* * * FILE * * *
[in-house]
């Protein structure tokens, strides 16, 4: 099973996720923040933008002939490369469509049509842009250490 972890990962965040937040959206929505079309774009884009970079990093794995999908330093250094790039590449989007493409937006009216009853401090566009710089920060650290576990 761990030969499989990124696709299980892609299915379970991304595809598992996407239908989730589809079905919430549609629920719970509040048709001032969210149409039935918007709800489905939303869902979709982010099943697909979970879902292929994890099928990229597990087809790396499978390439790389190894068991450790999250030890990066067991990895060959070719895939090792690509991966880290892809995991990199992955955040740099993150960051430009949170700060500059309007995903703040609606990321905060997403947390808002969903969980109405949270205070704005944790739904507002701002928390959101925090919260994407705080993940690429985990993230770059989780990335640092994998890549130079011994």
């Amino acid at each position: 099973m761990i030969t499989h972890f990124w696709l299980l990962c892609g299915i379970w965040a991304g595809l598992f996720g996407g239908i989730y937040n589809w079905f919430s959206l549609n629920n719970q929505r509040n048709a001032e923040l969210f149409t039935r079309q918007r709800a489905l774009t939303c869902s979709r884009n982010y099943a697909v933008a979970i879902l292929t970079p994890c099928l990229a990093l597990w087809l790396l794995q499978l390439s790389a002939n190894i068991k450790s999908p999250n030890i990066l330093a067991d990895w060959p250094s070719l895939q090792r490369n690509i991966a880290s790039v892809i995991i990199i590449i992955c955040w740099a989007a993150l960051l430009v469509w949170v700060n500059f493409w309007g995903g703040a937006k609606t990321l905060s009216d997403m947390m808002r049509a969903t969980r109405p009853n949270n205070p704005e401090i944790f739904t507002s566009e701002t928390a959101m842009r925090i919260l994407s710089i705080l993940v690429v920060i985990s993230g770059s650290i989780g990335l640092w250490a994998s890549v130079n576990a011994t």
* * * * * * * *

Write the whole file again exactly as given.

[in-house]
């Protein structure tokens, strides 16, 4: 099973996720923040933008002939490369469509049509842009250490 972890990962965040937040959206929505079309774009884009970079990093794995999908330093250094790039590449989007493409937006009216009853401090566009710089920060650290576990 761990030969499989990124696709299980892609299915379970991304595809598992996407239908989730589809079905919430549609629920719970509040048709001032969210149409039935918007709800489905939303869902979709982010099943697909979970879902292929994890099928990229597990087809790396499978390439790389190894068991450790999250030890990066067991990895060959070719895939090792690509991966880290892809995991990199992955955040740099993150960051430009949170700060500059309007995903703040609606990321905060997403947390808002969903969980109405949270205070704005944790739904507002701002928390959101925090919260994407705080993940690429985990993230770059989780990335640092994998890549130079011994």
């Amino acid at each position: 099973m761990i030969t499989h972890f990124w696709l299980l990962c892609g299915i379970w965040a991304g595809l598992f996720g996407g239908i989730y937040n589809w079905f919430s959206l549609n629920n719970q929505r509040n048709a001032e923040l969210f149409t039935r079309q918007r709800a489905l774009t939303c869902s979709r884009n982010y099943a697909v933008a979970i879902l292929t970079p994890c099928l990229a990093l597990w087809l790396l794995q499978l390439s790389a002939n190894i068991k450790s999908p999250n030890i990066l330093a067991d990895w060959p250094s070719l895939q090792r490369n690509i991966a880290s790039v892809i995991i990199i590449i992955c955040w740099a989007a993150l960051l430009v469509w949170v700060n500059f493409w309007g995903g703040a937006k609606t990321l905060s009216d997403m947390m808002r049509a969903t969980r109405p009853n949270n205070p704005e401090i944790f739904t507002s566009e701002t928390a959101m842009r925090i919260l994407s710089i705080l993940v690429v920060i985990s993230g770059s650290i989780g990335l640092w250490a994998s890549v130079n576990a011994t």